The organization of Le Droit Park, under the limitations of the plat filed in 1873, was a peculiar experiment, that of the founding of an independent suburb adjoining the city. the southern line of the park was inclosed with a handsome combination iron and wood fence, some of which may now be found on the southern line of the McClelland property. Buildings were erected with plenty of room around them, and during the period from 1873 to 1885 the larger part of the buildings were planned and erected by James H. McGill. Double houses were quite common, but it was not until 1888 that such a thing as a row of houses were known in the park.
Before control of the streets was surrendered to the city the conditions existing in the park resembled closely those found in small country towns. Many of the inhabitants owned cows, which were pastured upon the vacant lots; the women “went a-neighboring,” and the social life savored strongly of a village, and yet it was near the city. The express and telegraph messengers, however, always collected of residents an extra fee for the reason that they lived out of the city.
With the opening of the streets and the introduction of street cars the park soon lost its former characteristics and became part of the city with all of its advantages and disadvantages. The opening of Rhode Island Avenue [from Florida Avenue eastward] spoiled in a measure the former beauty of the McClelland and Gilman homesteads, although there is still much more ground remaining in both of these old tracts that many people would care to own. The opening of Fifth Street will, to some extent, divide the traffic which now finds a way through Fourth Street. Sixth Street ends at Spruce Street [now U Street], and further progress seems barred by the residence, 601 Spruce Street, and there seems no immediate chance of the extension of Third Street above its present limit [at V Street??], where progress is barred by a high fence decorated with the advertisement of a prominent firm.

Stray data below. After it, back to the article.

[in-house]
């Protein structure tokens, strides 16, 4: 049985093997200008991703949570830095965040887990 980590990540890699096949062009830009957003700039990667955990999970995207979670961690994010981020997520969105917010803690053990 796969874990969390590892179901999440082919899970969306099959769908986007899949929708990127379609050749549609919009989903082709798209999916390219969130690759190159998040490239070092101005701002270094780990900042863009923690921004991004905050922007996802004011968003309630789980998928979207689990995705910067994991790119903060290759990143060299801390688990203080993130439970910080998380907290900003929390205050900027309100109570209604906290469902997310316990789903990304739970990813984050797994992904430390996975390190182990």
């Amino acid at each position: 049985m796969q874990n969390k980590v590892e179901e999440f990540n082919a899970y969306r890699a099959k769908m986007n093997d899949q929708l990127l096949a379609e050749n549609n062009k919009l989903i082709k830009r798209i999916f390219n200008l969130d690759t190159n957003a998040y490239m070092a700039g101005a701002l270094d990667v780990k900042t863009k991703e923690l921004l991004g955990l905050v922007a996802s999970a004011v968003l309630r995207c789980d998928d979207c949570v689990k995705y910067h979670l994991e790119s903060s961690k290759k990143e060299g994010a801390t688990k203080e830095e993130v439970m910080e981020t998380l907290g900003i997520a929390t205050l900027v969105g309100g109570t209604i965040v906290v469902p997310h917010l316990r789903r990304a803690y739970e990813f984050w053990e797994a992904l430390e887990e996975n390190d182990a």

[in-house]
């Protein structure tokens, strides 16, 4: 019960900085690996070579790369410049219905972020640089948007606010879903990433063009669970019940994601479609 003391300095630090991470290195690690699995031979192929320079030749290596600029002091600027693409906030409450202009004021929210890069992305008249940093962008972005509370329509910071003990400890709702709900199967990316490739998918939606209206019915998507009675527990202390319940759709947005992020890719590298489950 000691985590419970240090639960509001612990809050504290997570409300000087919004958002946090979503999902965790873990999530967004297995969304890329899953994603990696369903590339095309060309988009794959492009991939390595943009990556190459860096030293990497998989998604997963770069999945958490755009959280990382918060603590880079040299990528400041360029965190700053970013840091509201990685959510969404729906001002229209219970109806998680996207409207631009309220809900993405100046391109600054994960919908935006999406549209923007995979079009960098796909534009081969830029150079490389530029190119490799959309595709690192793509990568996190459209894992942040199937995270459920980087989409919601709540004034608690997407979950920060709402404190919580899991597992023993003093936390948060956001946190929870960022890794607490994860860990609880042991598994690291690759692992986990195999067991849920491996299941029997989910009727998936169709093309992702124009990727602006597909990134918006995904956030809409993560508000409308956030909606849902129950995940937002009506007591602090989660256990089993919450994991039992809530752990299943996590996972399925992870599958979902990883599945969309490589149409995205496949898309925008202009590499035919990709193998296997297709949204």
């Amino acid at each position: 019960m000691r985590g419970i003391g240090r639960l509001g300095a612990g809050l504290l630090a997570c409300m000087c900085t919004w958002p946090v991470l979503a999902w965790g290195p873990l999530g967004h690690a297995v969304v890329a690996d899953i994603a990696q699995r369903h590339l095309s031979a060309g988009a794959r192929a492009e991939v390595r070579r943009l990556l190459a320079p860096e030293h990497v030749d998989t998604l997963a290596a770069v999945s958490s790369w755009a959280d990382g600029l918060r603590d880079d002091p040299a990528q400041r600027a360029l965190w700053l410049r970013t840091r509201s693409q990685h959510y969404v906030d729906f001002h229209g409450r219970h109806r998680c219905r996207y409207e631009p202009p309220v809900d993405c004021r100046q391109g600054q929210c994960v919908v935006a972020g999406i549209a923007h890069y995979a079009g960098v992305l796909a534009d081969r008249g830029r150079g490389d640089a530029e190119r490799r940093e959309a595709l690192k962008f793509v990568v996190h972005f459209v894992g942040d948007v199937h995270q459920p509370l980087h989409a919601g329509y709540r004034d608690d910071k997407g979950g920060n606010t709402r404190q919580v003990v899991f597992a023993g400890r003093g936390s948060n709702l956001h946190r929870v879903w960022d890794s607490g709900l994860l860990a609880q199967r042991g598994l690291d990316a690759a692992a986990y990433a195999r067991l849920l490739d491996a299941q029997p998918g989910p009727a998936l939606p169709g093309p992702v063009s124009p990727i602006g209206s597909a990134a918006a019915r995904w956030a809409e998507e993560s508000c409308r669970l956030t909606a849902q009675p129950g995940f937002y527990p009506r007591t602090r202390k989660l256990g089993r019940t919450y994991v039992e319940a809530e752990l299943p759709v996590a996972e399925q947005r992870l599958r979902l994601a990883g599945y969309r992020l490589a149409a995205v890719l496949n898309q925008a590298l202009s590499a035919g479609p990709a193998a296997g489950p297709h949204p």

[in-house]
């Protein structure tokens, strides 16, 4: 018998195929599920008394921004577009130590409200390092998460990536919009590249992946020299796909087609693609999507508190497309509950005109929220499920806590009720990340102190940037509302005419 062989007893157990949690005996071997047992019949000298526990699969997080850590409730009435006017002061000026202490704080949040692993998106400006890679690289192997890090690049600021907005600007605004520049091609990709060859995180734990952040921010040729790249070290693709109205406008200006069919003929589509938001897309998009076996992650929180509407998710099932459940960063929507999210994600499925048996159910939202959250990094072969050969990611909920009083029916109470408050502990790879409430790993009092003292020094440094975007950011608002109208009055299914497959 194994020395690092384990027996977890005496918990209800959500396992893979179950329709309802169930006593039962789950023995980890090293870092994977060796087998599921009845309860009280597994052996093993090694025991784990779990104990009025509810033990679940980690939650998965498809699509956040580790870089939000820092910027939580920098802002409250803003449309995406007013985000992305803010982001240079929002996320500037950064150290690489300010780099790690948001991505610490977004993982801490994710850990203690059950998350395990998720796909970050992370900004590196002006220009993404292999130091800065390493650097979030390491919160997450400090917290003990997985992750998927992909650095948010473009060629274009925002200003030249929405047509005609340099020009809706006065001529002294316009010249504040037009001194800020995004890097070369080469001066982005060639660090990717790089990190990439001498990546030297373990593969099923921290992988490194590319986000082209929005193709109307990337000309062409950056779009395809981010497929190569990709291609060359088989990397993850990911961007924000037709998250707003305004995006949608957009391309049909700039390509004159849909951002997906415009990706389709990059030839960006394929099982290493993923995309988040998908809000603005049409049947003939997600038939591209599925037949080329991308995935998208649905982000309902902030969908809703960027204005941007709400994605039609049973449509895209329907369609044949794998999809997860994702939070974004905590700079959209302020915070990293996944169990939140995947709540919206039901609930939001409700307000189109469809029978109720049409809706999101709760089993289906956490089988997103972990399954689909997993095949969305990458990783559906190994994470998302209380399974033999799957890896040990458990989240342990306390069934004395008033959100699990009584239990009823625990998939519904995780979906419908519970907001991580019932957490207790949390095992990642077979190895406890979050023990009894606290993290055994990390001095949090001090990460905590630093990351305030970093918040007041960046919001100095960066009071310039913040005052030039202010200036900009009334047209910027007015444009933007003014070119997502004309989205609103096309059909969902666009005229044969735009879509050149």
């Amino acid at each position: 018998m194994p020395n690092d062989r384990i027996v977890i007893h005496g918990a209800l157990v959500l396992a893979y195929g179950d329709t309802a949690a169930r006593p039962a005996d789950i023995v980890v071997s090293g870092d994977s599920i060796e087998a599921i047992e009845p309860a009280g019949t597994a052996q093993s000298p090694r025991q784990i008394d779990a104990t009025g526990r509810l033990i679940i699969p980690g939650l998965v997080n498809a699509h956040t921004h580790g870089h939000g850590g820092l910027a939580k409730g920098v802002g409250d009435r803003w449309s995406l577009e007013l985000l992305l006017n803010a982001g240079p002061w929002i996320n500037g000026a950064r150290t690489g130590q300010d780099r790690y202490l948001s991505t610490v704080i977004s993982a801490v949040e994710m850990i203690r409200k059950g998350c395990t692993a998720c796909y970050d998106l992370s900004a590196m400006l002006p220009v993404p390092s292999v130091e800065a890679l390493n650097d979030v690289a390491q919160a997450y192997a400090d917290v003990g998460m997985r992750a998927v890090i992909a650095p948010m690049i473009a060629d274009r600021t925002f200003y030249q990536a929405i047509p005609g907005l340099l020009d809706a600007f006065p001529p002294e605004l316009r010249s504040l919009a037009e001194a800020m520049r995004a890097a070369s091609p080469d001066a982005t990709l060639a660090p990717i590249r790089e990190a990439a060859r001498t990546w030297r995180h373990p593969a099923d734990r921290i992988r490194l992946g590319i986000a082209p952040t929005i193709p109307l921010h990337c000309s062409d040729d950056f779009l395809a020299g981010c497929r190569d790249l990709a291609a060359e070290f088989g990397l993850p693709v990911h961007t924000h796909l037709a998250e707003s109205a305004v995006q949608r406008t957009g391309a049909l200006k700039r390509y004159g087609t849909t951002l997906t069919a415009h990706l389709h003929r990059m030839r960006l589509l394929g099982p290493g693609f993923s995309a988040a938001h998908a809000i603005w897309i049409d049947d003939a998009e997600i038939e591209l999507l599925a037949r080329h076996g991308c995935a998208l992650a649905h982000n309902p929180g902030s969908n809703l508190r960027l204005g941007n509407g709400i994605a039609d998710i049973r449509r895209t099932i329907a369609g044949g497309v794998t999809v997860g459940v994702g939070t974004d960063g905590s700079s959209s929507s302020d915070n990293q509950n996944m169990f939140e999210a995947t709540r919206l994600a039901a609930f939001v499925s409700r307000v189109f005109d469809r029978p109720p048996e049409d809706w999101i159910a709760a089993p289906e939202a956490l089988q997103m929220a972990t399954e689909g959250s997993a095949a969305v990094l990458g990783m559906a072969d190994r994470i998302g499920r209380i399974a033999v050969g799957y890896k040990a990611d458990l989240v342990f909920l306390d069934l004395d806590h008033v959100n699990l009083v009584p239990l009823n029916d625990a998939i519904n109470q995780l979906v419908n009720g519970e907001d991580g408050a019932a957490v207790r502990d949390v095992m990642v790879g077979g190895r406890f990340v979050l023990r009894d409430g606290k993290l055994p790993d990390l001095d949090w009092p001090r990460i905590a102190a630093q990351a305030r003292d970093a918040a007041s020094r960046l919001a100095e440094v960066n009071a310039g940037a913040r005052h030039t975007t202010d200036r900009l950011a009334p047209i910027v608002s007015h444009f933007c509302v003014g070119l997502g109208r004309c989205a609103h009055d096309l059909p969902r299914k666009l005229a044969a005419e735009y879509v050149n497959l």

Former Familiar Street Names.
The old names of the streets of the park, such as Harewood Avenue [now Third Street], Maple Avenue [now U Street], Moore’s Lane [later Le Droit Avenue, then Second Street], Linden Street [now Fourth Street], Larch Street [now Fifth Street], Juniper Street [now Sixth Street], and Bohrer Street [still extant], are nearly forgotten, and have passed away with the fence and its period. The names of the city streets have taken their places, and with the growth of the population the country life and country scenes have given way to those of the city.
At last night’s monthly meeting of ANC1B, Councilmember Jim Graham (D – Ward 1) suggested that the neighborhood could “benefit from discussion” of a liquor license moratorium on U Street. While the U Street corridor has experienced significant growth in the number of restaurants and bars over the past ten years, not everyone is happy with the revival. The bar scene, in the midst of a dense neighborhood is bound to create conflict especially as the corridor becomes a regional destination for bar-goers.
In fact one of the attractive features of U Street is that its bars have not become as raucous and overcrowded as those in Adams-Morgan. Part of the reason is that U Street attracts a different crowd (read: fewer college students) and includes more restaurants than actual bars. Furthermore, U Street stretches 0.8 miles (from Ninth to Seventeenth Streets) compared to Adams-Morgan’s 0.4 mi (along Eighteenth Street from U Street to Columbia Road). In reality the main bar strip of Adams-Morgan is packed into the 0.2 miles between Kalorama and Columbia Roads. That’s only one-fourth the length of the U Street corridor.
We know Adams-Morgan and U Street is no Adams-Morgan.
A moratorium on U Street would freeze the supply of available bar and restaurant space without alleviating the demand. In other words, a moratorium would eventually pack the existing venues. Customers will be stuck with the same selection of venues and would suffer higher prices and larger crowds at each venue.
Furthermore, we argue that this issue is already being addressed through two other avenues. First, the ANC is careful to review liquor licenses and doesn’t hesitate to strongarm restaurateurs and barkeeps into so-called “voluntary agreements” that stipulate a variety of restrictions. These restrictions aim to maintain the livability triumvirate of “peace, order, and quiet” so that neighbors can sleep without a cacophony of throbbing music, boisterous drunks, and gun shots. The process is not perfect, but neighbors are legally entitled to input and negotiation.